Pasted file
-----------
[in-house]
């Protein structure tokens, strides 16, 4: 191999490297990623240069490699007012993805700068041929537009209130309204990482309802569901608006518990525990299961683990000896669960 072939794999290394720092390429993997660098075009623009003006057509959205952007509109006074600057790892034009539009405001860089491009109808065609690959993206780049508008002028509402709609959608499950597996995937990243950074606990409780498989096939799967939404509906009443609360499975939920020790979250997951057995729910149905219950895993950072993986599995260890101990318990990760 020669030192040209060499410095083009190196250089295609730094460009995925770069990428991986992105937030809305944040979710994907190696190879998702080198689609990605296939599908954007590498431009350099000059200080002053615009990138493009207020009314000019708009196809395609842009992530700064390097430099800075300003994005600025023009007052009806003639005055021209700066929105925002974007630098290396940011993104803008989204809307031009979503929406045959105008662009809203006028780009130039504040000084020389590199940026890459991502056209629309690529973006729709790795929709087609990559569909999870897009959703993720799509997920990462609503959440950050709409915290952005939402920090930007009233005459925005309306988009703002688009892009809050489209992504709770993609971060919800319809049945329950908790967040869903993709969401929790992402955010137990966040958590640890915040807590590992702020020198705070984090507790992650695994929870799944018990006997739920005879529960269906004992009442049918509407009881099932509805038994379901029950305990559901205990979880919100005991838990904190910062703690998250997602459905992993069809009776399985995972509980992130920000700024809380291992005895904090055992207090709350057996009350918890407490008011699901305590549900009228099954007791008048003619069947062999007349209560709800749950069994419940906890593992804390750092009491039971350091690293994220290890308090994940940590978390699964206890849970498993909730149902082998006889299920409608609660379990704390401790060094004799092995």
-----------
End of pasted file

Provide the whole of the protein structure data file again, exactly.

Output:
[in-house]
């Protein structure tokens, strides 16, 4: 191999490297990623240069490699007012993805700068041929537009209130309204990482309802569901608006518990525990299961683990000896669960 072939794999290394720092390429993997660098075009623009003006057509959205952007509109006074600057790892034009539009405001860089491009109808065609690959993206780049508008002028509402709609959608499950597996995937990243950074606990409780498989096939799967939404509906009443609360499975939920020790979250997951057995729910149905219950895993950072993986599995260890101990318990990760 020669030192040209060499410095083009190196250089295609730094460009995925770069990428991986992105937030809305944040979710994907190696190879998702080198689609990605296939599908954007590498431009350099000059200080002053615009990138493009207020009314000019708009196809395609842009992530700064390097430099800075300003994005600025023009007052009806003639005055021209700066929105925002974007630098290396940011993104803008989204809307031009979503929406045959105008662009809203006028780009130039504040000084020389590199940026890459991502056209629309690529973006729709790795929709087609990559569909999870897009959703993720799509997920990462609503959440950050709409915290952005939402920090930007009233005459925005309306988009703002688009892009809050489209992504709770993609971060919800319809049945329950908790967040869903993709969401929790992402955010137990966040958590640890915040807590590992702020020198705070984090507790992650695994929870799944018990006997739920005879529960269906004992009442049918509407009881099932509805038994379901029950305990559901205990979880919100005991838990904190910062703690998250997602459905992993069809009776399985995972509980992130920000700024809380291992005895904090055992207090709350057996009350918890407490008011699901305590549900009228099954007791008048003619069947062999007349209560709800749950069994419940906890593992804390750092009491039971350091690293994220290890308090994940940590978390699964206890849970498993909730149902082998006889299920409608609660379990704390401790060094004799092995």